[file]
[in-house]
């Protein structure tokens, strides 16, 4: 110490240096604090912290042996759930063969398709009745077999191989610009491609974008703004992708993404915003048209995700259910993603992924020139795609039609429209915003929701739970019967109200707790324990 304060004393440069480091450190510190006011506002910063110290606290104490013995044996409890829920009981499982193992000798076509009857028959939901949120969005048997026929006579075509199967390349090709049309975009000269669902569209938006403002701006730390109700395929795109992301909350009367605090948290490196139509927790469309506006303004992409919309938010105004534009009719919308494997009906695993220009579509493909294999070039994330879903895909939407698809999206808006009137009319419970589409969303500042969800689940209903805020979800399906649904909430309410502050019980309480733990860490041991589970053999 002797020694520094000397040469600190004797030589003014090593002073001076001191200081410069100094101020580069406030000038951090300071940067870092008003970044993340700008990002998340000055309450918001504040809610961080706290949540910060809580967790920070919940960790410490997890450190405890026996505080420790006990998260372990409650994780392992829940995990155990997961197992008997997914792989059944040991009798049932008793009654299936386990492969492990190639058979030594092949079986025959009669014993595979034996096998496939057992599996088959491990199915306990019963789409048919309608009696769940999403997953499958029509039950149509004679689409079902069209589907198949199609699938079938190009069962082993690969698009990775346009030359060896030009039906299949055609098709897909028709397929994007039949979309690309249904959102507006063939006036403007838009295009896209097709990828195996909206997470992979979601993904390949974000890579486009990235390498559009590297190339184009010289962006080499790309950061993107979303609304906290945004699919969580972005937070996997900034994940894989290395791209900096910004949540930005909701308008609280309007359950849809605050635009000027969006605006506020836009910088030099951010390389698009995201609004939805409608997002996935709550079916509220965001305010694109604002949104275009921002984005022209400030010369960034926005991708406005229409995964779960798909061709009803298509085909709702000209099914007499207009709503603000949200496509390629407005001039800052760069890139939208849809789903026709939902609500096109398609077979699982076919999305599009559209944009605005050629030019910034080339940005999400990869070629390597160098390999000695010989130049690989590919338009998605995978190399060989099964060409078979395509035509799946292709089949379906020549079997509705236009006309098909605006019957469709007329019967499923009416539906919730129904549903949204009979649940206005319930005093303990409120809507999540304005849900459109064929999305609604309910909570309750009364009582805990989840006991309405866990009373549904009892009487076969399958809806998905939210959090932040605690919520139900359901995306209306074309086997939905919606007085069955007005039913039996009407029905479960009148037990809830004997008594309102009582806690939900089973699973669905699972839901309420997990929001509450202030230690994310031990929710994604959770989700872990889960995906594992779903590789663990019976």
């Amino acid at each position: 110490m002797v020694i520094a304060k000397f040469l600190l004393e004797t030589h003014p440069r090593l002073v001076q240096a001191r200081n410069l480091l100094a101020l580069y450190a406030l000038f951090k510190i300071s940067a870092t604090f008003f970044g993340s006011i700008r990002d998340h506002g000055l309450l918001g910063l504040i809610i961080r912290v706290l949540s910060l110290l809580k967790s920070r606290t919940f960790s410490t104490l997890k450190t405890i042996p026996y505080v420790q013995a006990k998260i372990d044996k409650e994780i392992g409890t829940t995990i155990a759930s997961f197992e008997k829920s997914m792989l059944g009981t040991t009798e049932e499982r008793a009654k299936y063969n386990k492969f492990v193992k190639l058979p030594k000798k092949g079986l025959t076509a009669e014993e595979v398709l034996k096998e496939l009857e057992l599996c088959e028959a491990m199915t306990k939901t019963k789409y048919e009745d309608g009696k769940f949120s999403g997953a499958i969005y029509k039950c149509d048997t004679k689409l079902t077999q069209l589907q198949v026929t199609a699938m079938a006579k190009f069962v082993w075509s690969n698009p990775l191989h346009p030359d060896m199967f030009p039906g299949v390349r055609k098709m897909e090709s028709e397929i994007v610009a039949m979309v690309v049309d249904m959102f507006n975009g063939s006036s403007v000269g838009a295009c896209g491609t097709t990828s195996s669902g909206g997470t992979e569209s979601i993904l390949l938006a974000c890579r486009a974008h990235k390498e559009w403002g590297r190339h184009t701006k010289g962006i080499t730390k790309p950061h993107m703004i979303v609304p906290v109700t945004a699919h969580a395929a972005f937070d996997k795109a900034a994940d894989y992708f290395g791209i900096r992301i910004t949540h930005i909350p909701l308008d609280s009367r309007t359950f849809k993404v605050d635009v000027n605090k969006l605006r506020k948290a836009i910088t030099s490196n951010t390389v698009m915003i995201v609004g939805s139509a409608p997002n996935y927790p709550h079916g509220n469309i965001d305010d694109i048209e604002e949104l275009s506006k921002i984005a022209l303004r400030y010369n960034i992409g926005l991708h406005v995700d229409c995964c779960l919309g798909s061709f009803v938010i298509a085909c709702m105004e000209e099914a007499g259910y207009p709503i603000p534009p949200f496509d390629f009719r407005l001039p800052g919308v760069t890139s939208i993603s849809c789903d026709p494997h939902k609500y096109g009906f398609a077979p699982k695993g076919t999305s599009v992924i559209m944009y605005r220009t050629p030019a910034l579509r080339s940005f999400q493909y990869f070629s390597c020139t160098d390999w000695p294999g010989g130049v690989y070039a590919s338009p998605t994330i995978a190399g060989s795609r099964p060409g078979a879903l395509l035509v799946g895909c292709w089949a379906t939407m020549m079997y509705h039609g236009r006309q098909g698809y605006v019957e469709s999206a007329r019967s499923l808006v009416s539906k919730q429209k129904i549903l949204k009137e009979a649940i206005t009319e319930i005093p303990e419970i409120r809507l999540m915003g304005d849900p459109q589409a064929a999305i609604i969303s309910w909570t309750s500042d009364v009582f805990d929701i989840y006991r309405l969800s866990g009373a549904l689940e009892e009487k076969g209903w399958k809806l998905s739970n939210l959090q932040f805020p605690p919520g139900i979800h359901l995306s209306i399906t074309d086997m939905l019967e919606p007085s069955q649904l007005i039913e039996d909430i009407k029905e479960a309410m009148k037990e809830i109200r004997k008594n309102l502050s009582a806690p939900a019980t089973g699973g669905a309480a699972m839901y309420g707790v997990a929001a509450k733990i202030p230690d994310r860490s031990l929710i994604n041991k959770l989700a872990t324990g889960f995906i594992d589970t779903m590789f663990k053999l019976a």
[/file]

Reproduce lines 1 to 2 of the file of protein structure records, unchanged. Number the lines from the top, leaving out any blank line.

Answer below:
[in-house]
């Protein structure tokens, strides 16, 4: 110490240096604090912290042996759930063969398709009745077999191989610009491609974008703004992708993404915003048209995700259910993603992924020139795609039609429209915003929701739970019967109200707790324990 304060004393440069480091450190510190006011506002910063110290606290104490013995044996409890829920009981499982193992000798076509009857028959939901949120969005048997026929006579075509199967390349090709049309975009000269669902569209938006403002701006730390109700395929795109992301909350009367605090948290490196139509927790469309506006303004992409919309938010105004534009009719919308494997009906695993220009579509493909294999070039994330879903895909939407698809999206808006009137009319419970589409969303500042969800689940209903805020979800399906649904909430309410502050019980309480733990860490041991589970053999 002797020694520094000397040469600190004797030589003014090593002073001076001191200081410069100094101020580069406030000038951090300071940067870092008003970044993340700008990002998340000055309450918001504040809610961080706290949540910060809580967790920070919940960790410490997890450190405890026996505080420790006990998260372990409650994780392992829940995990155990997961197992008997997914792989059944040991009798049932008793009654299936386990492969492990190639058979030594092949079986025959009669014993595979034996096998496939057992599996088959491990199915306990019963789409048919309608009696769940999403997953499958029509039950149509004679689409079902069209589907198949199609699938079938190009069962082993690969698009990775346009030359060896030009039906299949055609098709897909028709397929994007039949979309690309249904959102507006063939006036403007838009295009896209097709990828195996909206997470992979979601993904390949974000890579486009990235390498559009590297190339184009010289962006080499790309950061993107979303609304906290945004699919969580972005937070996997900034994940894989290395791209900096910004949540930005909701308008609280309007359950849809605050635009000027969006605006506020836009910088030099951010390389698009995201609004939805409608997002996935709550079916509220965001305010694109604002949104275009921002984005022209400030010369960034926005991708406005229409995964779960798909061709009803298509085909709702000209099914007499207009709503603000949200496509390629407005001039800052760069890139939208849809789903026709939902609500096109398609077979699982076919999305599009559209944009605005050629030019910034080339940005999400990869070629390597160098390999000695010989130049690989590919338009998605995978190399060989099964060409078979395509035509799946292709089949379906020549079997509705236009006309098909605006019957469709007329019967499923009416539906919730129904549903949204009979649940206005319930005093303990409120809507999540304005849900459109064929999305609604309910909570309750009364009582805990989840006991309405866990009373549904009892009487076969399958809806998905939210959090932040605690919520139900359901995306209306074309086997939905919606007085069955007005039913039996009407029905479960009148037990809830004997008594309102009582806690939900089973699973669905699972839901309420997990929001509450202030230690994310031990929710994604959770989700872990889960995906594992779903590789663990019976």